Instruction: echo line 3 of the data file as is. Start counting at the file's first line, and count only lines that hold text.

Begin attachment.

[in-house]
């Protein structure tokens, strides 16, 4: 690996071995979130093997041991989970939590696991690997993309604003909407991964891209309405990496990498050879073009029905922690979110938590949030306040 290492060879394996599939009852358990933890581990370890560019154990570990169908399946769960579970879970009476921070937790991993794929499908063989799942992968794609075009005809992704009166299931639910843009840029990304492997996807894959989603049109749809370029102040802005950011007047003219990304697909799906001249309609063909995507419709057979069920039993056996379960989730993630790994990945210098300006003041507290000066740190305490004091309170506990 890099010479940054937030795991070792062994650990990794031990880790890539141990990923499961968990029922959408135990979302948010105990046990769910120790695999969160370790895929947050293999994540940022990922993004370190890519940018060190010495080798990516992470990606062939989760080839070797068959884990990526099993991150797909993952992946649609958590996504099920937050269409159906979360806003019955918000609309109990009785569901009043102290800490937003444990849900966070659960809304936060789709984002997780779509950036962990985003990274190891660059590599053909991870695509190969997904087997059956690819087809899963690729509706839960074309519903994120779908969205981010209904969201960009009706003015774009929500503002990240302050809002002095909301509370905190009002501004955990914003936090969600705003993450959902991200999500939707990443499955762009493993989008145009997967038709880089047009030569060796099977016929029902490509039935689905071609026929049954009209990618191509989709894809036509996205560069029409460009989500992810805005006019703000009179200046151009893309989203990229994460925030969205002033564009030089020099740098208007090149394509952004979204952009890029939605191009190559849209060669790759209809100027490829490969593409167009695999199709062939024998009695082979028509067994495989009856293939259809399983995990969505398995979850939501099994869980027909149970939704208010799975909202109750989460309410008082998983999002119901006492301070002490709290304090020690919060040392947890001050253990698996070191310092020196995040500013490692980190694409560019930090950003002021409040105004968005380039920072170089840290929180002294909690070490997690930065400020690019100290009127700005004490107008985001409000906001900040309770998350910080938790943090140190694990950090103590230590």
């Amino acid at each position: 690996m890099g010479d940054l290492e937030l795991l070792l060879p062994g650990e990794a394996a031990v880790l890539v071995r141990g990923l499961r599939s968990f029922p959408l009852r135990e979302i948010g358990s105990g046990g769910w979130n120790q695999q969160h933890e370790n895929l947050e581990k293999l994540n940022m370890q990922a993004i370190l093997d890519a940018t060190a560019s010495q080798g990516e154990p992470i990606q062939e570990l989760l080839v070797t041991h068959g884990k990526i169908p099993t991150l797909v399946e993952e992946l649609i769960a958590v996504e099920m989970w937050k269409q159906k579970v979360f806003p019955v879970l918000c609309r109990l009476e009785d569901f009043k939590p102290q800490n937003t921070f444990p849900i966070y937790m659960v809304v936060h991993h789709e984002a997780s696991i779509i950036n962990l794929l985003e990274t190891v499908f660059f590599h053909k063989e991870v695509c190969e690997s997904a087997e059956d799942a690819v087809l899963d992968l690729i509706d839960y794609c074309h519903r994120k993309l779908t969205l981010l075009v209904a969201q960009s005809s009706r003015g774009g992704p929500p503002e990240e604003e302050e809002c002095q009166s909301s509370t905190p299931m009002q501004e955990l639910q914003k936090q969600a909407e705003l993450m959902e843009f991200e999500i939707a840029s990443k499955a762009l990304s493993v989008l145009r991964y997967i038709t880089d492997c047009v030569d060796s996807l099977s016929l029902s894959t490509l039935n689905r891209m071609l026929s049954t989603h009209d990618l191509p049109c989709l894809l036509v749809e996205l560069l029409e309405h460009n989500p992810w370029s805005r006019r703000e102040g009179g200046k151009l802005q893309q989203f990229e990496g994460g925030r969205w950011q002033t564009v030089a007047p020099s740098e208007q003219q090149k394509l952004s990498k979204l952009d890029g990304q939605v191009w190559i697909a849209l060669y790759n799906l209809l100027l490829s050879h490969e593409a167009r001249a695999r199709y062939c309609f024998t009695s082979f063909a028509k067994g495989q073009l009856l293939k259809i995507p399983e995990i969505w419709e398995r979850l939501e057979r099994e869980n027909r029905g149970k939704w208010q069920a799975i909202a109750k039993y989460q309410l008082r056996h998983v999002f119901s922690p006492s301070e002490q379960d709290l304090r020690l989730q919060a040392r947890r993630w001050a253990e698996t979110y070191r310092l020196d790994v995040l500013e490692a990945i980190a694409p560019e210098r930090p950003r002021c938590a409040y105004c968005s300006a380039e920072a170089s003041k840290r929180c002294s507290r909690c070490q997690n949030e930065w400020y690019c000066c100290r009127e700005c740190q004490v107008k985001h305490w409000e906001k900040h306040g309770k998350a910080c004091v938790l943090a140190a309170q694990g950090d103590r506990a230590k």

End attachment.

């Amino acid at each position: 690996m890099g010479d940054l290492e937030l795991l070792l060879p062994g650990e990794a394996a031990v880790l890539v071995r141990g990923l499961r599939s968990f029922p959408l009852r135990e979302i948010g358990s105990g046990g769910w979130n120790q695999q969160h933890e370790n895929l947050e581990k293999l994540n940022m370890q990922a993004i370190l093997d890519a940018t060190a560019s010495q080798g990516e154990p992470i990606q062939e570990l989760l080839v070797t041991h068959g884990k990526i169908p099993t991150l797909v399946e993952e992946l649609i769960a958590v996504e099920m989970w937050k269409q159906k579970v979360f806003p019955v879970l918000c609309r109990l009476e009785d569901f009043k939590p102290q800490n937003t921070f444990p849900i966070y937790m659960v809304v936060h991993h789709e984002a997780s696991i779509i950036n962990l794929l985003e990274t190891v499908f660059f590599h053909k063989e991870v695509c190969e690997s997904a087997e059956d799942a690819v087809l899963d992968l690729i509706d839960y794609c074309h519903r994120k993309l779908t969205l981010l075009v209904a969201q960009s005809s009706r003015g774009g992704p929500p503002e990240e604003e302050e809002c002095q009166s909301s509370t905190p299931m009002q501004e955990l639910q914003k936090q969600a909407e705003l993450m959902e843009f991200e999500i939707a840029s990443k499955a762009l990304s493993v989008l145009r991964y997967i038709t880089d492997c047009v030569d060796s996807l099977s016929l029902s894959t490509l039935n689905r891209m071609l026929s049954t989603h009209d990618l191509p049109c989709l894809l036509v749809e996205l560069l029409e309405h460009n989500p992810w370029s805005r006019r703000e102040g009179g200046k151009l802005q893309q989203f990229e990496g994460g925030r969205w950011q002033t564009v030089a007047p020099s740098e208007q003219q090149k394509l952004s990498k979204l952009d890029g990304q939605v191009w190559i697909a849209l060669y790759n799906l209809l100027l490829s050879h490969e593409a167009r001249a695999r199709y062939c309609f024998t009695s082979f063909a028509k067994g495989q073009l009856l293939k259809i995507p399983e995990i969505w419709e398995r979850l939501e057979r099994e869980n027909r029905g149970k939704w208010q069920a799975i909202a109750k039993y989460q309410l008082r056996h998983v999002f119901s922690p006492s301070e002490q379960d709290l304090r020690l989730q919060a040392r947890r993630w001050a253990e698996t979110y070191r310092l020196d790994v995040l500013e490692a990945i980190a694409p560019e210098r930090p950003r002021c938590a409040y105004c968005s300006a380039e920072a170089s003041k840290r929180c002294s507290r909690c070490q997690n949030e930065w400020y690019c000066c100290r009127e700005c740190q004490v107008k985001h305490w409000e906001k900040h306040g309770k998350a910080c004091v938790l943090a140190a309170q694990g950090d103590r506990a230590k």